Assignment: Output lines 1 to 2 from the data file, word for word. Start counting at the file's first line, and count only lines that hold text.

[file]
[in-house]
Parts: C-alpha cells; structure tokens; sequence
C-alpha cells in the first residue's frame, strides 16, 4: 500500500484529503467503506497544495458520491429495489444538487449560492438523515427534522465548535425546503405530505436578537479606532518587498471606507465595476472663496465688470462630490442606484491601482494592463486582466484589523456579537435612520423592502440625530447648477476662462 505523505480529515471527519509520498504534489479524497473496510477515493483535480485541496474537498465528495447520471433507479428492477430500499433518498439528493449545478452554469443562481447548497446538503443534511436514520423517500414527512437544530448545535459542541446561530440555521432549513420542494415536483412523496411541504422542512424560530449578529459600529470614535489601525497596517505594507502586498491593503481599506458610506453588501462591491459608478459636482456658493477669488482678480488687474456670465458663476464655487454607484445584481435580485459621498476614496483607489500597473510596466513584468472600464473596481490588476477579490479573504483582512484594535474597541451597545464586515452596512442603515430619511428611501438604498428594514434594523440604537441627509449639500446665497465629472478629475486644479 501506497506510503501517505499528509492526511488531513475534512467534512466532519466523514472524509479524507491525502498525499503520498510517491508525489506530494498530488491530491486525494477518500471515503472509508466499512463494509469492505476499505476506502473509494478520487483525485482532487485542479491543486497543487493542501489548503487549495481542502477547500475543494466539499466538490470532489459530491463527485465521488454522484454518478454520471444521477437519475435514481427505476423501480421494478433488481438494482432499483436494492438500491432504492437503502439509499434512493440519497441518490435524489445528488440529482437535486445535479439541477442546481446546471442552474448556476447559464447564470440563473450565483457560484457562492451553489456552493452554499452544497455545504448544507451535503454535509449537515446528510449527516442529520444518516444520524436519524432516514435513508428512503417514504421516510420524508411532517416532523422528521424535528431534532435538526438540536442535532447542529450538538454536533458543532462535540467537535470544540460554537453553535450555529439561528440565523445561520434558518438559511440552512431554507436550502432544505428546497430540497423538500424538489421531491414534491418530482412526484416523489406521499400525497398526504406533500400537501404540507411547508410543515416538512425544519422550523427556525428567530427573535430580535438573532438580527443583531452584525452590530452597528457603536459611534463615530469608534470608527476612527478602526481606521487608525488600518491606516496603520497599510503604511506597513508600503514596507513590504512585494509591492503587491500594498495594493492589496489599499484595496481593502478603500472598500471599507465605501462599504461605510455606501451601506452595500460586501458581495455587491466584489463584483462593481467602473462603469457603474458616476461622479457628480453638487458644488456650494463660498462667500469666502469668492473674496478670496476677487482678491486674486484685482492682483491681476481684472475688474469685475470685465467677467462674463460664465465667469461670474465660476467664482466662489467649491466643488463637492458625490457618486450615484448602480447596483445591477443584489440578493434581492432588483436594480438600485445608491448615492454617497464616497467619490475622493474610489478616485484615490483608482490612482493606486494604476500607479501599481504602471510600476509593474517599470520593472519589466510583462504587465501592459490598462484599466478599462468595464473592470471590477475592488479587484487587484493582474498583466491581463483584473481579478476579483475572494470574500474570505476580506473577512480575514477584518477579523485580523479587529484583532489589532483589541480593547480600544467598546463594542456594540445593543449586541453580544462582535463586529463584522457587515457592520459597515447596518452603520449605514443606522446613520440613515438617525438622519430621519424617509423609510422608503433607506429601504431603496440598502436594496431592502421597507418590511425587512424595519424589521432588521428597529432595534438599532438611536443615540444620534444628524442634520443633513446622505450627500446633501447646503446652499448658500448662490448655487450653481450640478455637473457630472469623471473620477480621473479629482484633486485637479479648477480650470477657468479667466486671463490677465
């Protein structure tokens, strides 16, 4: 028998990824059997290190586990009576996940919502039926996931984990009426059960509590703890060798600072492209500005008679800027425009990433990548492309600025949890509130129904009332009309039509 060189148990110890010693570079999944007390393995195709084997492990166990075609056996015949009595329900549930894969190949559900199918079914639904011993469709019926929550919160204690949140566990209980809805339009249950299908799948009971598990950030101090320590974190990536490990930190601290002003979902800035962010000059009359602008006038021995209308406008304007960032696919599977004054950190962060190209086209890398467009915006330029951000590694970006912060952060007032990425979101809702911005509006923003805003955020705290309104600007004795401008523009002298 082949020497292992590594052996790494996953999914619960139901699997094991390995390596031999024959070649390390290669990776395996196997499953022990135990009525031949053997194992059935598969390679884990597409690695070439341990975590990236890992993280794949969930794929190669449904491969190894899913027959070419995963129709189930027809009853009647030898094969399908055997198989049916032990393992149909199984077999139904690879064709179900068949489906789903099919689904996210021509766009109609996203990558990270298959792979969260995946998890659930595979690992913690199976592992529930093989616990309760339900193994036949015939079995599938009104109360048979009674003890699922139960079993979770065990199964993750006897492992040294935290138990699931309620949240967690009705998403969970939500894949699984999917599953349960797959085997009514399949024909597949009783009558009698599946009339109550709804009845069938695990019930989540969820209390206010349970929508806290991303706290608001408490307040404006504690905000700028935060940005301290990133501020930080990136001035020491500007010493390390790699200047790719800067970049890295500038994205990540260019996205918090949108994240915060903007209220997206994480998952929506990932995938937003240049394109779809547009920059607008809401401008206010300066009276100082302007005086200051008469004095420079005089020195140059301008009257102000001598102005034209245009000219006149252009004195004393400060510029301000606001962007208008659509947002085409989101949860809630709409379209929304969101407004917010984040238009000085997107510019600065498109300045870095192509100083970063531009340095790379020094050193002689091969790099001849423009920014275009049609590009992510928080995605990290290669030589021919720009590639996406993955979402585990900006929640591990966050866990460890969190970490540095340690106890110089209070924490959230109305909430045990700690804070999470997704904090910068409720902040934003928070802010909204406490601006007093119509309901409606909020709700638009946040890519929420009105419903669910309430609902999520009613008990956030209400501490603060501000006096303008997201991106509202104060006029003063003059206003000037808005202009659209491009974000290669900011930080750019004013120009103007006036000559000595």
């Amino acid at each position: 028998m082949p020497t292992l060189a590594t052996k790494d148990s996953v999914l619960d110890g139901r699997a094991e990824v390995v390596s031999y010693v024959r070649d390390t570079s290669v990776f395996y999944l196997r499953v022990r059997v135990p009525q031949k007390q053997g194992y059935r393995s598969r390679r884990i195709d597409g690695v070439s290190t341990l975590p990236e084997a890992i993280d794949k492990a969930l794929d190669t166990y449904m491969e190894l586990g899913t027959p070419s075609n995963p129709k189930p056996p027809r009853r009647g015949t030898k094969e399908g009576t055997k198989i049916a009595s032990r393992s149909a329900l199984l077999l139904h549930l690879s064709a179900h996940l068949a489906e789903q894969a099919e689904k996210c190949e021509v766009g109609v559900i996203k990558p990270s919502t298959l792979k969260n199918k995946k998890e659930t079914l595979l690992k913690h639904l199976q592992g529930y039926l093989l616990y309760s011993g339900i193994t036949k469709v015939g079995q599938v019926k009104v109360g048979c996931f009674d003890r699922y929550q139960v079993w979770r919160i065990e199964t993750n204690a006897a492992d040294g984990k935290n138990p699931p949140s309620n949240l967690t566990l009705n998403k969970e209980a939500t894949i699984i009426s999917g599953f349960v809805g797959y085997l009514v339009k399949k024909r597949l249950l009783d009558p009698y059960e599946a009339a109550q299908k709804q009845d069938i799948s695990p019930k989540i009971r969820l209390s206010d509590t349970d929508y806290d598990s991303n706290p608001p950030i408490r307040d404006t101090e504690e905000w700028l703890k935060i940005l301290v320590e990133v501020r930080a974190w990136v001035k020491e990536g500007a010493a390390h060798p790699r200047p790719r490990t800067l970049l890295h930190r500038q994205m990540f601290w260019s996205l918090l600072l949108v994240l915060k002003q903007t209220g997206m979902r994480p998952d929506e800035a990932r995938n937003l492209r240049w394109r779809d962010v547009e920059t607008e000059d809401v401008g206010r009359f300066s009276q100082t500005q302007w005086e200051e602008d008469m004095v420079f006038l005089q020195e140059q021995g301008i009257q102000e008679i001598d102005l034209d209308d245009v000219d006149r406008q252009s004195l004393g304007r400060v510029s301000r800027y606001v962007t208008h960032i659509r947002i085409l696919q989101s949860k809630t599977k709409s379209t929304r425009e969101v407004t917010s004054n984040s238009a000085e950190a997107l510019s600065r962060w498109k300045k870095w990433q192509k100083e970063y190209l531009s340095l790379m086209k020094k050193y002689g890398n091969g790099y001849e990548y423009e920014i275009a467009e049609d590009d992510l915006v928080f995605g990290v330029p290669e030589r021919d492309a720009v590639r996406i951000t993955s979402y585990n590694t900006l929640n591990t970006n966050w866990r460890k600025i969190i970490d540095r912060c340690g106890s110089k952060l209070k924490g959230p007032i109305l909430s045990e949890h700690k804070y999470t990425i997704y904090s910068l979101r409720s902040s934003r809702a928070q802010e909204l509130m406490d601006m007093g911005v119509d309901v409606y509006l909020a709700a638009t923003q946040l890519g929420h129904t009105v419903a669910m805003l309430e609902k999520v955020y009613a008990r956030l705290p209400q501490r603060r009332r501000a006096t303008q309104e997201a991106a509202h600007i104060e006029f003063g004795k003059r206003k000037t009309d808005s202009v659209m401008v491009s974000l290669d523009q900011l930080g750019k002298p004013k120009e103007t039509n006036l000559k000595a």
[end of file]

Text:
[in-house]
Parts: C-alpha cells; structure tokens; sequence